For The Tribune-Democrat
This is the second in a series of three articles based on content from recent presentations made to college students.
While preparing a speech for a group of college seniors, I focused on the importance of a lifelong thirst for knowledge and achieving positive, incremental change. The end result was a presentation with three key themes:
Success, like beauty, should be in the eye of the beholder. You decide what you want to do, how you want to live and what you want to achieve.
Potential employers need to know what you are capable of and how you think. Use the Seinfeld PR approach and tell your story. What you think is nothing, can be interesting to others.
People will want you on their team if you are organized, efficient and get things done.
When it comes to success, regardless of where we are in our lives, we should ask and answer these success-related questions:
What’s your definition of success?
How do you measure it?
Do you believe you can attain it?
Early on, we tend to define success based on what we see and like in others. We compare ourselves and ask if we measure up. The healthier approach is to realize that success is in the eye of the beholder. Take the time to decide what you want to do and how you want to live. Be clear. Put it to paper or computer.
Your definition will probably evolve over time as you move through life’s different phases. But if you don’t invest the time into clearly defining your goals and values again and again, you might look back and wonder, “What if?”
As for measuring success, you also decide on the metrics. Set specific goals and develop action plans to achieve them. That’s a big part of the measurement.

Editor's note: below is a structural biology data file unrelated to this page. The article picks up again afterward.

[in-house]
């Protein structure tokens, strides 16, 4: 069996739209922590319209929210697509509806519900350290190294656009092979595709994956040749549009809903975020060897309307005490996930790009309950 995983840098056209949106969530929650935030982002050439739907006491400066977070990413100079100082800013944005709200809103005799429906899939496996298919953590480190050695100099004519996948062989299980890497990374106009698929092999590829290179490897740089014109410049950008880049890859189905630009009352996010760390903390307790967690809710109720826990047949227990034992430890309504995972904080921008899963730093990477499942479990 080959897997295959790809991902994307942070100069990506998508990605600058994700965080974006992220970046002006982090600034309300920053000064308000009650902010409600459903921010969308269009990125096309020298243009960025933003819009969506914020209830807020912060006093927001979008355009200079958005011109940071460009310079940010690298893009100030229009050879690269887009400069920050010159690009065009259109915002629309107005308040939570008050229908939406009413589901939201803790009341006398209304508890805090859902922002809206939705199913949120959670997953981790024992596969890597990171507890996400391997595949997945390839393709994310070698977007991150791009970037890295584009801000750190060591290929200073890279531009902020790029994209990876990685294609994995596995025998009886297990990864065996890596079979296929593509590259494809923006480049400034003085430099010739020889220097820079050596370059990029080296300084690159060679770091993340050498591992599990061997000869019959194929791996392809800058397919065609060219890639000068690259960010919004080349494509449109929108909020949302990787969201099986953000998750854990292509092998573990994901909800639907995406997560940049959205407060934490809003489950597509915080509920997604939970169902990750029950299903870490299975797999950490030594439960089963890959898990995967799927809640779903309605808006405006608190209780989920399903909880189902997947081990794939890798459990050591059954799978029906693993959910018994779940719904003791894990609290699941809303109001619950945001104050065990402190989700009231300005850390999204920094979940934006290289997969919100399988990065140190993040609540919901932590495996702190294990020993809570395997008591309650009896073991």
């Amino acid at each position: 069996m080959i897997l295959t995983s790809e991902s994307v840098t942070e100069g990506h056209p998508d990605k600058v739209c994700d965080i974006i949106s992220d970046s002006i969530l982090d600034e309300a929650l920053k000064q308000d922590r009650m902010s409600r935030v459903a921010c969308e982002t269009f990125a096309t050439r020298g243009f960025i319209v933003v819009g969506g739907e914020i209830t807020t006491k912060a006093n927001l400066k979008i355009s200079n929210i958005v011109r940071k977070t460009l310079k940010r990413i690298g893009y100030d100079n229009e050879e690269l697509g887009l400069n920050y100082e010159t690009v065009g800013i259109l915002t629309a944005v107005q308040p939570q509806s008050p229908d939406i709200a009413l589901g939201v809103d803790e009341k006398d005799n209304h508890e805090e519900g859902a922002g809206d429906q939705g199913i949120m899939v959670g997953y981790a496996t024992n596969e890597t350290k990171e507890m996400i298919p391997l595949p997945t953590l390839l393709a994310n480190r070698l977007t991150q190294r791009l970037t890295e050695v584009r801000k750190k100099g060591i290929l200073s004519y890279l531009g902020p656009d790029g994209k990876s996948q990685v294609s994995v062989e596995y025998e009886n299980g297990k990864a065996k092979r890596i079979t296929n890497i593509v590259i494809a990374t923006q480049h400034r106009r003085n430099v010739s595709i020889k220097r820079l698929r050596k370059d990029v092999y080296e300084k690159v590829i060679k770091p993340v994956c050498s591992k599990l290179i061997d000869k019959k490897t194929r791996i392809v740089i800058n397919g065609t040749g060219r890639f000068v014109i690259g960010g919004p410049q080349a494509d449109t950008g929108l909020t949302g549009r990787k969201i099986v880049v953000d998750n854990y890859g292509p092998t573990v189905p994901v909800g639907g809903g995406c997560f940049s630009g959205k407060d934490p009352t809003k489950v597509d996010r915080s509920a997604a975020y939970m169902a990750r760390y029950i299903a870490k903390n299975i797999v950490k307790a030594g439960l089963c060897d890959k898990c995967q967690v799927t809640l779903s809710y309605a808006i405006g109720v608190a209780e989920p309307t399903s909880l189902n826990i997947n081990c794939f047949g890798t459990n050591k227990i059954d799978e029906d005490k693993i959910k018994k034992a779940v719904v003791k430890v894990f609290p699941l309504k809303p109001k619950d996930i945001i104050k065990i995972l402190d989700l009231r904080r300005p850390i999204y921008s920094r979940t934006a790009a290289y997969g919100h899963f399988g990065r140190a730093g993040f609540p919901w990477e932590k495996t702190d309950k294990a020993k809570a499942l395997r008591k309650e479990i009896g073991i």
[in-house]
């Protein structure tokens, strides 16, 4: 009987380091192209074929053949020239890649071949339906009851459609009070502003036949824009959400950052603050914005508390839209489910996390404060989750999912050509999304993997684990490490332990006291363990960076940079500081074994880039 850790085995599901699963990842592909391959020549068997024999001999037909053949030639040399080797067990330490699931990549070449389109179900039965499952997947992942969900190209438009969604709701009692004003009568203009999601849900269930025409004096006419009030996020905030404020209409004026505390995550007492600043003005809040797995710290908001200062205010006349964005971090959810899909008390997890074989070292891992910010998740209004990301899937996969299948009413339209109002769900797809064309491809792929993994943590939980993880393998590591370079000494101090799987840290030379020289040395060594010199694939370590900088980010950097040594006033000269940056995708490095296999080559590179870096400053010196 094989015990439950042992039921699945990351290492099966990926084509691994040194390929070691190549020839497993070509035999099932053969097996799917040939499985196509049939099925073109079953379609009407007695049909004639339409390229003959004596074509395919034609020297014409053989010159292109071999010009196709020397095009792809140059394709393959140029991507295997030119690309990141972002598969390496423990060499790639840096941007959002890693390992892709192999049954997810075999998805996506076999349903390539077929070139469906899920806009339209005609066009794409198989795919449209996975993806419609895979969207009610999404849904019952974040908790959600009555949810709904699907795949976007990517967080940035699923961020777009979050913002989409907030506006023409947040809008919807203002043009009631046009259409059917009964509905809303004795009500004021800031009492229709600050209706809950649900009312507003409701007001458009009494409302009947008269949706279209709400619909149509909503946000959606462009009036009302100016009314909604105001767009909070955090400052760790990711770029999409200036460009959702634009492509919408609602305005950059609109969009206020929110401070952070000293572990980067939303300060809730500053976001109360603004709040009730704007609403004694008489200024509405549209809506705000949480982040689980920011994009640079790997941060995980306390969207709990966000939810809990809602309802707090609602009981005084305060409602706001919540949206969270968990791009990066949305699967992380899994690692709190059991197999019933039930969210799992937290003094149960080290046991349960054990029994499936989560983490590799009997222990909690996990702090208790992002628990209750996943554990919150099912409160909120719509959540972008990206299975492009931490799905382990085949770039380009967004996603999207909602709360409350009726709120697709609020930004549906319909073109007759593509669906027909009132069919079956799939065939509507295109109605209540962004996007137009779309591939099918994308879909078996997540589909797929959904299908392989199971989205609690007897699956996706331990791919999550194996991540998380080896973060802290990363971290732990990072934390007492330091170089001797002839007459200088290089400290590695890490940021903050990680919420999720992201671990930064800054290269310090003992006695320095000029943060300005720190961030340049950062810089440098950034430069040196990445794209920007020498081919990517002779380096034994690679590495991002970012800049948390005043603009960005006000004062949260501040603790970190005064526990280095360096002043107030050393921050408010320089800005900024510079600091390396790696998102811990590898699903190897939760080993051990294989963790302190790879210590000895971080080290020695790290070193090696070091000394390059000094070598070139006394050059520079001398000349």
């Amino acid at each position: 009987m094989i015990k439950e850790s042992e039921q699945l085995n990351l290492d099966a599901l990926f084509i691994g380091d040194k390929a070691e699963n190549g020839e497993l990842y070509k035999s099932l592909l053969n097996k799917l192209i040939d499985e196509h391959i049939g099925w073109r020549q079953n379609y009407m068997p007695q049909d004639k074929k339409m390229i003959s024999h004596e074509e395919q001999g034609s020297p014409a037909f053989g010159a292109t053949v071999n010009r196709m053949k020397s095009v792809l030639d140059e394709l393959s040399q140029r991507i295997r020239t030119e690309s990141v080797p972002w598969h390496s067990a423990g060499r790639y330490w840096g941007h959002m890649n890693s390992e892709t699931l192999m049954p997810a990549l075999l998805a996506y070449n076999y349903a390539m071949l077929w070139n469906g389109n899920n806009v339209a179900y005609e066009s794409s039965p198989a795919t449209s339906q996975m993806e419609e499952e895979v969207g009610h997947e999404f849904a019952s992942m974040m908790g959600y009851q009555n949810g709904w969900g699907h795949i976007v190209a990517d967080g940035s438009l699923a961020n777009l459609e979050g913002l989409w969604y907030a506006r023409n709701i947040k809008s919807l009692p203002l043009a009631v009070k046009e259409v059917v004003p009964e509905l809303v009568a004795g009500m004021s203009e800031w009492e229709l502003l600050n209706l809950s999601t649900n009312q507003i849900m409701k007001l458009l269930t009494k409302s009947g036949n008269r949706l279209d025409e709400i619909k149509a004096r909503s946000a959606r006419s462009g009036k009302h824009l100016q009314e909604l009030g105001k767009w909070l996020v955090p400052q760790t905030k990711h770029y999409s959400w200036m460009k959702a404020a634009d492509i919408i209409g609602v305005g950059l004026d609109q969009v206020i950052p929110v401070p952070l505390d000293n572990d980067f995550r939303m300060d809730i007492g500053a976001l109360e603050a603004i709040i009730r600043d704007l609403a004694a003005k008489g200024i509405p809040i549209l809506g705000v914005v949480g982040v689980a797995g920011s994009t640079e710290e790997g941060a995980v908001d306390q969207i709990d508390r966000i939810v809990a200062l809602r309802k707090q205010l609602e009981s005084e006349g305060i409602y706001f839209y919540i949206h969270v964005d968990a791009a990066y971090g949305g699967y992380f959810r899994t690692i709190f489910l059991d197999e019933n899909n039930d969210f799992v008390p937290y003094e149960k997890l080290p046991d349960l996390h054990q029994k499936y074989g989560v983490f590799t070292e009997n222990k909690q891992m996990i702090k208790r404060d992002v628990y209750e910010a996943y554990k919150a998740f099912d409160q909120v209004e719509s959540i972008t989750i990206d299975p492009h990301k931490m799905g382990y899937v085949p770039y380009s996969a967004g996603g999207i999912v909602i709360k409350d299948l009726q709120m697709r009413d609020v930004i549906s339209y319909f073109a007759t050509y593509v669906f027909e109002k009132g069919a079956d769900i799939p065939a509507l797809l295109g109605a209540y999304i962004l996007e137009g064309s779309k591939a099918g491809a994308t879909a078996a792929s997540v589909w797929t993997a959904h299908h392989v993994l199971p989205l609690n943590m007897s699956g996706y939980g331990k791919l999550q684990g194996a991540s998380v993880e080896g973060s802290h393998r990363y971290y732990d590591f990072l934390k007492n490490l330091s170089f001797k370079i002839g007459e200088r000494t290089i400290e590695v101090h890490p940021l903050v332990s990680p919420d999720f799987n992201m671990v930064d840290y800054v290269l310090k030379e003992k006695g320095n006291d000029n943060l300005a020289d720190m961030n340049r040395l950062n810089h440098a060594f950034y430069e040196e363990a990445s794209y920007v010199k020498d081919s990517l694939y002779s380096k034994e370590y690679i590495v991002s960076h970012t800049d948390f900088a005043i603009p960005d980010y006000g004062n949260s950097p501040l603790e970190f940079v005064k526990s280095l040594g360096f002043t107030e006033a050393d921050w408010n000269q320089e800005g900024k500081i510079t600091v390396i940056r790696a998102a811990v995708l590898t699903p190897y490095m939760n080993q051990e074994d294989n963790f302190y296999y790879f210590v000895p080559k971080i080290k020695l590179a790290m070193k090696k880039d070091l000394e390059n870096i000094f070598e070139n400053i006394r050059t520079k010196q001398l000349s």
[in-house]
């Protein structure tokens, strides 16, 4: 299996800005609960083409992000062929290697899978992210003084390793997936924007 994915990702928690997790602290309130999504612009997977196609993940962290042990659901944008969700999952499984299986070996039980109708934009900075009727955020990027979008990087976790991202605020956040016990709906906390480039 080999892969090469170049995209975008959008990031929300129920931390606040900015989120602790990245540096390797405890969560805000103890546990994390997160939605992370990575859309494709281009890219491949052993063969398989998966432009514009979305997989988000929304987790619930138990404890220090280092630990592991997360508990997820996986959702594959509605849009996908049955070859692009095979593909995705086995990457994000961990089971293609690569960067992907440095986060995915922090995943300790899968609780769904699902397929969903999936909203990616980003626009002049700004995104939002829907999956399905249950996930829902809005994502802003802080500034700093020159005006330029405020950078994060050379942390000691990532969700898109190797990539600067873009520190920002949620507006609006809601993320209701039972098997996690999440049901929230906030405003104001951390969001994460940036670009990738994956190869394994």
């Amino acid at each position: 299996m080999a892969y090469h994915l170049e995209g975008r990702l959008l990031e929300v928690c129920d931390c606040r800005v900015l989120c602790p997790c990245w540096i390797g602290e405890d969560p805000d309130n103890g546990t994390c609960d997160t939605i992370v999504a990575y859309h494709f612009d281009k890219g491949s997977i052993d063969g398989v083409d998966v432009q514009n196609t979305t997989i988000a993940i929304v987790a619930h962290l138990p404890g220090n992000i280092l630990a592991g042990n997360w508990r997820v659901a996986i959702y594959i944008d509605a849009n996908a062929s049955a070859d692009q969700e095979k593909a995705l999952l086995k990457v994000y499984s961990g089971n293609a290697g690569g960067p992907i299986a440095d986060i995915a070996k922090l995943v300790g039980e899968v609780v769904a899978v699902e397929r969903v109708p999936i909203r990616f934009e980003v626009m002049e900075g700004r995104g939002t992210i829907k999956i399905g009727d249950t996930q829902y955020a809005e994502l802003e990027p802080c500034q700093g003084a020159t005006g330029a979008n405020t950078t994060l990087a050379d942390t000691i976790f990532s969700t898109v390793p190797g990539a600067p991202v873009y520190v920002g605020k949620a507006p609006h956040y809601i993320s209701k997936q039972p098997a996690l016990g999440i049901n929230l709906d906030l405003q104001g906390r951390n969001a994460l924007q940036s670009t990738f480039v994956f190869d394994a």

But the biggest part is based on something subjective: Happiness. How much do you enjoy what you are doing in your personal and professional life? Are you happy most of the time? If not, make the necessary changes.
The third question is related to whether or not you believe you can achieve your definition of success. Be realistic but aspirational. Planning and putting details into the plan enable you to be realistic. Aspiring to achieve challenging stretch goals ensures you don’t settle.
Whether you are a college student, seasoned veteran, retiree or anywhere in between, you decide your definition of success and whether you are achieving it.
Define it, plan for it, work it, live it.
David M. Mastovich is president of MASSolutions Inc., which focuses on improving the bottom line for clients through creative selling, messaging and PR solutions. In his recent book, “Get Where You Want To Go: How to Achieve Personal and Professional Growth Through Marketing, Selling and Story Telling,” Mastovich offers strategies to improve sales and generate new customers; management and leadership approaches; and creative marketing, PR and communications ideas.
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